Sources:

Sunday, June 27, 2010

Germany - Ayinger Celebrator Doppelbock

For those watching this World Cup still now that the USA has been eliminated, you just saw Germany destroy England, and yet another horrible call to disallow a goal.  Seems to be a bit of a theme unfortunately.

As far as the beer goes, just like their soccer, Germany holds a reputation as one of the best countries in the world.  From fantastic Bavarian beer gardens to unique rauchbiers to Oktoberfest Germany is always celebrating their brewing heritage.  
One of their best beers, and one that can easily be found in Baton Rouge, is the Ayinger Celebrator Doppelbock.  If you look over to the right, you'll see that this one comes in at #4 on my top 10 beers that I've tried.  That list might need some updating, but there's no doubt that it still holds a spot in the top 10. The beer is a malty, rich concoction full of hints of caramel and syrup and sweetness.  The alcohol percentage is 6.7, which is a little low for the style, but it means that multiples of these can be enjoyed without worrying about overdoing it!  The guys at BeerAdvocate consider this one to be a world class brew and I wholeheartedly agree.  If you want to try something different, look for this one around town, most of the bigger beer retailers should have it in 4-packs.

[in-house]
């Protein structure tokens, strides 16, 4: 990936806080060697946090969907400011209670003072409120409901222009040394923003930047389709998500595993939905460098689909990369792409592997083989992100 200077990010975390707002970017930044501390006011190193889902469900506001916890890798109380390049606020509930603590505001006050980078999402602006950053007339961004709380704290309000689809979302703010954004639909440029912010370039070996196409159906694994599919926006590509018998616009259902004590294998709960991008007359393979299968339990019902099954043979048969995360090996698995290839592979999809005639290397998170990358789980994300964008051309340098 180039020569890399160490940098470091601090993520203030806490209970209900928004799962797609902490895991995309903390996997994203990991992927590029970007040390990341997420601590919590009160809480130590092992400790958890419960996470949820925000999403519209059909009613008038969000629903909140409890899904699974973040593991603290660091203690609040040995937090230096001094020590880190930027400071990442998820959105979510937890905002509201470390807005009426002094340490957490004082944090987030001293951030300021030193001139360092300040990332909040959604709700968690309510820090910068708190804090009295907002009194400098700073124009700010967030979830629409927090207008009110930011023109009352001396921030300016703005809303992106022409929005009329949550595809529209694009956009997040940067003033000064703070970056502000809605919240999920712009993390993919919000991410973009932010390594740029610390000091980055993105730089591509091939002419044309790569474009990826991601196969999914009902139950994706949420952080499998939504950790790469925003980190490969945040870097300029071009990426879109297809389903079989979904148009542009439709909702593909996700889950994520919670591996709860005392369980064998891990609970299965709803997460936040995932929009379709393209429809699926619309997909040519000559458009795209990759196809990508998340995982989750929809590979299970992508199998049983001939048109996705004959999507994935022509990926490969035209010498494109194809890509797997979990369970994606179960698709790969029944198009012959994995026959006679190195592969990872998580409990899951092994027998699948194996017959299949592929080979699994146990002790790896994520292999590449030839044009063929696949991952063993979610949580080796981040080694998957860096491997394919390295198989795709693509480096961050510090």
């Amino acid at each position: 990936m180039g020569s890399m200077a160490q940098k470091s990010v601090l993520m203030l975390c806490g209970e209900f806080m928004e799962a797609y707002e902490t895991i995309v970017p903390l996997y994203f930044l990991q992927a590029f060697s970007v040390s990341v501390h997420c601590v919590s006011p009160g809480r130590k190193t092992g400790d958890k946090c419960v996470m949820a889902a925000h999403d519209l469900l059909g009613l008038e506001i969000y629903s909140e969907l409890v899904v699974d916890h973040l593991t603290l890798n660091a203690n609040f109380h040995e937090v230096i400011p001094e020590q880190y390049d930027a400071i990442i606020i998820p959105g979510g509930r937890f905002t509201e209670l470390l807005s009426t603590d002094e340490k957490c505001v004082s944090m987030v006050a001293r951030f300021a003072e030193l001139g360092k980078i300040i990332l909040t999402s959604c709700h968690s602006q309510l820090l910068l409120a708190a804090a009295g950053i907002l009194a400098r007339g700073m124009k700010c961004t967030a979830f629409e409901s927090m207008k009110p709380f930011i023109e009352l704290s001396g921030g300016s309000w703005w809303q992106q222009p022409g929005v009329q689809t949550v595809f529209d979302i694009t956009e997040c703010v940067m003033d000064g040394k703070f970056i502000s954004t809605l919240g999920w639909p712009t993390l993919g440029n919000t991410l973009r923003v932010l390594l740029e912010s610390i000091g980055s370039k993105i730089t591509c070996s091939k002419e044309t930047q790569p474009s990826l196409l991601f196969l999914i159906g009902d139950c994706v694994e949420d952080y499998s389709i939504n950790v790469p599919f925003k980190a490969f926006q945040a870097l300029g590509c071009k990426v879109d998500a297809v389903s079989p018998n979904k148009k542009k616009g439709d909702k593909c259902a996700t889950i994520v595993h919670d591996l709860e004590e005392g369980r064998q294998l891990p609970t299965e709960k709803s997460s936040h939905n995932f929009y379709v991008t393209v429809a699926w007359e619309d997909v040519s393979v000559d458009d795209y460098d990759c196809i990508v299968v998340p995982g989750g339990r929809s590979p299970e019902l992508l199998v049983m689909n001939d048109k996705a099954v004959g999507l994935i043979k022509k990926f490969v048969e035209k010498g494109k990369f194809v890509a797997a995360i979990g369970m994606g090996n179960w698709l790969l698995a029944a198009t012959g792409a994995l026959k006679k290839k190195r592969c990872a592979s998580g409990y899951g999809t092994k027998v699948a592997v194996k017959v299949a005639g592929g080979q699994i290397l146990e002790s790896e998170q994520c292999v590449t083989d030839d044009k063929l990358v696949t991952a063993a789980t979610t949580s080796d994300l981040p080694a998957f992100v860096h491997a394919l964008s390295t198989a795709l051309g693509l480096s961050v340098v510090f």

Check back tomorrow for Chile, and cheers!



Sources:

Saturday, June 26, 2010

Ghana - Pito Homebrew (And, Victim #4)

Time for Ghana... the United States' first elimination-round opponent of this 2010 World Cup.  After barely finishing behind Germany in their group Ghana should be a tough test for the USA... if I remember right they beat us in the 2006 World Cup to formally eliminate us from the group stage.  So... it's payback time.  And no more draws either.  This time, someone has to win.